3984723 Task Nine2 by T5vwZJ


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      Task 601.2.8-03

   James M. Boldosser, Sr.

Human Development and Learning

  Western Governors University

      October 4, 2007
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   Considering the amount of elements of the objective, I would use the Jigsaw

technique and modify the amount of students to include four students per group. I have

chosen to alter the amount of students per group because there are four obvious

elements of the objective, and I think the students would benefit from focusing on one

section via several learning opportunities.

   1. The first step is to create the groups. Ideally, I would base the groups on

       educational ability as displayed through previous work or quizzes, race, and

       gender. When creating groups for STAD, Slavin (2000) suggests, “rank[ing]

       [students] from top to bottom on some measure of academic performance and

       divide the ranked list into quarters, placing any extra students in the middle

       quarters.” I would likely incorporate this technique when creating these groups

       because. Placing advanced students with less advanced students offers an

       opportunity for peer support. Additionally, creating diverse groups offers more

       ideas and different perspectives on the material. Finally, creating diverse groups

       helps students to work with members who may have different views or opinions.

   2. To maintain the group’s goal and group order, I would assign a leader.

       According to Arson (2007), the leader should be the most mature person in the

       group. Students are now assigned individual sections on which they will become

       “experts” after reviewing all of the information as a group.

   3. The third step for the team is to read the assigned material as a group. Each

       group member will read his or her assigned section. Reading the material as a

       group offers an opportunity for students to gain an understanding of unfamiliar

       words or concepts with the help of their group members.
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4. Students will disburse to independently review their individually assigned

   sections (e.g., tidal changes, plants, animals, and the definitions of each of the

   following: salt marsh, tide, cord grass, marsh hay, burrow, and gills). Students

   have an opportunity to gain an understanding and master their section without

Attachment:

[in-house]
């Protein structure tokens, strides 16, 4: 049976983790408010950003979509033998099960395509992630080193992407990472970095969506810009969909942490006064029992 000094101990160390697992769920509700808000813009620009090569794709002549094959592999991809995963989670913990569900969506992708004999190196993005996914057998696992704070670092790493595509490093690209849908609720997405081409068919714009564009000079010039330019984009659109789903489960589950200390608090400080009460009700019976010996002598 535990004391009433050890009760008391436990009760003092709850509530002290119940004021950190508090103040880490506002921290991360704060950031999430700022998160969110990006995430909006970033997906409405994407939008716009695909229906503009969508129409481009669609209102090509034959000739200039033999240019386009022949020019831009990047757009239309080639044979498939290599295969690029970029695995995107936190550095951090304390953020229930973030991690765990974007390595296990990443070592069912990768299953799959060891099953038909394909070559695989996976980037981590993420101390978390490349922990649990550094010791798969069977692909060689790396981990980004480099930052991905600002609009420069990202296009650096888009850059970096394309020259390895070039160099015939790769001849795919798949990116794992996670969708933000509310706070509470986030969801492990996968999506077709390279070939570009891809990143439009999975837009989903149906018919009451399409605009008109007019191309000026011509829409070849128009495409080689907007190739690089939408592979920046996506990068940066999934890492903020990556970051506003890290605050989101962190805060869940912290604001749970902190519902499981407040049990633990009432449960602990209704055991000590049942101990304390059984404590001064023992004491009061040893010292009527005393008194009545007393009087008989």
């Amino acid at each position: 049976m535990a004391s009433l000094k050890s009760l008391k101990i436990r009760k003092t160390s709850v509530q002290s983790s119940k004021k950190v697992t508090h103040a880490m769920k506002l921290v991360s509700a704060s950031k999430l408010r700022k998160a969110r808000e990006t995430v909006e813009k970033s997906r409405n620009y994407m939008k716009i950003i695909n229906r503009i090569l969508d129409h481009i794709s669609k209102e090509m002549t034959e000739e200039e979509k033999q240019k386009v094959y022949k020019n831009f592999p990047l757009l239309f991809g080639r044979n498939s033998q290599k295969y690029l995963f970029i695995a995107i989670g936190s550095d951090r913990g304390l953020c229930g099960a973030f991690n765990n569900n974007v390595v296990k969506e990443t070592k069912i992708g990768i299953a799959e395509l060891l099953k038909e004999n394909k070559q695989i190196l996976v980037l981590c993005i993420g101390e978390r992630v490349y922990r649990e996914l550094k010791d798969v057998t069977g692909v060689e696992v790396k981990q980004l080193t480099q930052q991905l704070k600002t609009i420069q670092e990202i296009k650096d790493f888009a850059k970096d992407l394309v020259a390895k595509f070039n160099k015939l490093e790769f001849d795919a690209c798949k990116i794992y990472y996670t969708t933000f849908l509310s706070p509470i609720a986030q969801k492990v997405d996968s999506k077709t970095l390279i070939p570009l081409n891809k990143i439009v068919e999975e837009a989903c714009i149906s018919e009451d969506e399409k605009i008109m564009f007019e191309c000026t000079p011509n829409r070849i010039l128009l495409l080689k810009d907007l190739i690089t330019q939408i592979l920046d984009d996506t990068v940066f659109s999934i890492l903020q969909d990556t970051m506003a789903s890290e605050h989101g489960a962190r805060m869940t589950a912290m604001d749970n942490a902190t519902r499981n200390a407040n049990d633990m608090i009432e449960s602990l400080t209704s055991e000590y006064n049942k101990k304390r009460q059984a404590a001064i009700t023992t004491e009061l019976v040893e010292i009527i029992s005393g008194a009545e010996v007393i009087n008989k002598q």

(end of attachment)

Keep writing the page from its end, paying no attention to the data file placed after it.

external distractions. Some student work more efficiently when working at his or

   her own pace while working independently.

5. Upon reviewing individual sections, students will collaborate with other teams’

   members who have the same individual section. This type of collaboration will

   provide an opportunity to re-review the content and potentially learn something


6. Students will return to their groups where they will present information as

   experts. By presenting information to the group, students now have an

   opportunity to learn about the other elements of the objective, and other students

   have an opportunity to ask questions. It is necessary to learn about the other

   elements in order to contribute to the paragraph writing process.

7. Students will all work together to contribute to the process of writing the

   paragraph that will comprise at least five facts that they have learned. Writing the

   paragraph promotes a collaborative process that requires students to interact

   and discuss the material. Additionally, by working together on the paragraph,

   students have another opportunity to retain the information and prepare

   themselves for the individual assessment.

8. Students will take individual quizzes that assess knowledge of all elements of the

   objective. Individual scores will be combined to determine a group score.
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       Student and group assessments will help the teacher determine whether the

       learning objective have been met.

   As a teacher, I will assess students individually via the individual quizzes. I will

assess group performance by the result of the group score and the group paragraph.

The group score will be calculated by the sum of the members’ individual quiz scores

divided by the number of members. The paragraph will be scored based on a rubric

that I will provide prior to assigning groups.


Arson, E. (2007). Jigsaw Classroom: Jigsaw in 10 Easy Steps. Retrieved October 9,

       2007, from http://www.jigsaw.org/steps.htm

Slavin, R. E. (2000). Educational psychology: Theory and practice (6th ed.). Needham

       Heights: Pearson.

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